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Up to 1,000 migrants sneak across Israel's porous borders each month.
“That’s one of the reasons people engage smugglers,” said Michael Kagan, former senior fellow in human rights law at the American University in Cairo’s Centre for Migration and Refugee Studies. “They don’t have access to what is called a ‘durable solution,’ where they can lead a longer-term dignified life in the first country.”
While only a token number of refugees in Israel have been awarded official asylum status, leaving most in limbo, thousands have been issued temporary protection and work permits. Wages are much higher in Israel than Egypt, and those who reach Tel Aviv usually find manual labor jobs or employment in hotels, allowing a modest living and in some cases the ability to send remittance home.
Not all are so lucky. Last year Israel started cracking down on migrants and refugees within its borders, with mass arrests and new restrictions on temporary residency permits, aimed at making conditions less desirable. Nearly 2,000 asylum seekers remain in Israeli detention centers — most are recent arrivals coming via the Sinai. At least 300 have been promptly returned to Egypt after successfully crossing the border, since Israel launched a strategy of "hot return" in August of 2008 — a policy now being challenged in Israel’s supreme court.
Others don’t even make it that far — at least 50 migrants have been shot and killed by Egyptian security personnel in the sparsely populated military zone along the border since mid-2007. Human rights groups have accused Egypt of having a shoot-to-stop policy and suspect the number of deaths could be greater, as the remoteness of the area means relying primarily on government reports. Hundreds more have been arrested and imprisoned by Egyptian forces while en route to the frontier.
But success stories like Adham’s have traveled back to the conflict-ridden villages of Africa, fueling migration north. There are now over 4,500 Sudanese refugees in Israel, making them the second largest group of asylum seekers in the state, after Eritreans.
In a Cairo cafe, Simret tells about his failed attempt to cross into Israel. At 17 years old, he was arrested for practicing Pentecostalism in his native Eritrea and faced indefinite conscription to the country’s grueling military service. He fled north, staying more than one year in Sudan before coming to Egypt in search of greater security.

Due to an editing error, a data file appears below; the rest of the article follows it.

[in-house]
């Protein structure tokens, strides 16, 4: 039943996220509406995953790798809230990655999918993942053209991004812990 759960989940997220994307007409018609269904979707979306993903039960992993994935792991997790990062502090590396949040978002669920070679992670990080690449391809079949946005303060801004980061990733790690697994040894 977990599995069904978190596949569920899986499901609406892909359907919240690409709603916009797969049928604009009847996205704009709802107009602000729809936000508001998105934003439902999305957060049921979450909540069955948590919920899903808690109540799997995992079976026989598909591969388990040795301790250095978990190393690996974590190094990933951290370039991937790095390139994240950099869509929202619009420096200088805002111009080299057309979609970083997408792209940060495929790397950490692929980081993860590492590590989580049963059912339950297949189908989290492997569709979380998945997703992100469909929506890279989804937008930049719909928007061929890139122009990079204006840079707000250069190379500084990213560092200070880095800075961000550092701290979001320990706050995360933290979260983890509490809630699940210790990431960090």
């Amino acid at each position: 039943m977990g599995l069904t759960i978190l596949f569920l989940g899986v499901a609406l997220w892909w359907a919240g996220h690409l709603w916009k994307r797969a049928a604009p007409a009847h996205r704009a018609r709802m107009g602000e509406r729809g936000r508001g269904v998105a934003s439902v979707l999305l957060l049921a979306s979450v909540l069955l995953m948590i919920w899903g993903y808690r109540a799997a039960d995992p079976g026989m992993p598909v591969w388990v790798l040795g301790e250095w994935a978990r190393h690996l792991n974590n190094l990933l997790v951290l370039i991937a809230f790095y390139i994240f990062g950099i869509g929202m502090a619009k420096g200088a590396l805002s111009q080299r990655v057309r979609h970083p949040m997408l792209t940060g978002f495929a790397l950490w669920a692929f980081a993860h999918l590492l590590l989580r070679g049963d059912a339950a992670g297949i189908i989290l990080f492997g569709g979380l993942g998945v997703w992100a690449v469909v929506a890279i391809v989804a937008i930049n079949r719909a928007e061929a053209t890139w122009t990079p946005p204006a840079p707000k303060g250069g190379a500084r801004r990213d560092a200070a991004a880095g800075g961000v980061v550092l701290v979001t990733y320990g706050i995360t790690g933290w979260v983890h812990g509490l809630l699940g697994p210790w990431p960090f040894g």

“When I came here I was encouraged to go to Israel,” said Simret. It only took smugglers a few days to convince him he should head for the border.
He left Cairo by night, passing several checkpoints successfully, but at the final roadblock in Sinai police arrested Simret and four others from the Horn of Africa. He spent six weeks in Egyptian detention centers fearful he would be deported to Eritrea, which has become one of Africa’s most repressive states. Egypt has returned over 1,200 Eritreans to their country, putting them at risk of lengthy detention, torture and even death.
Those heading for safer soil will likely find other, more risky, routes. The first sections of Israel’s border fence will be built along the north and south stretches of the frontier, possibly pushing refugees to take routes deeper in the Sinai’s harsh desert.
“We don’t know if it will actually reduce the number that go through there,” said Kagan. “But it’s likely it will at least make the migration route more dangerous.”
Editor's note: This story was updated to correct the headline and the reference to Israel's $270 million border fence. Construction was approved in January 2010.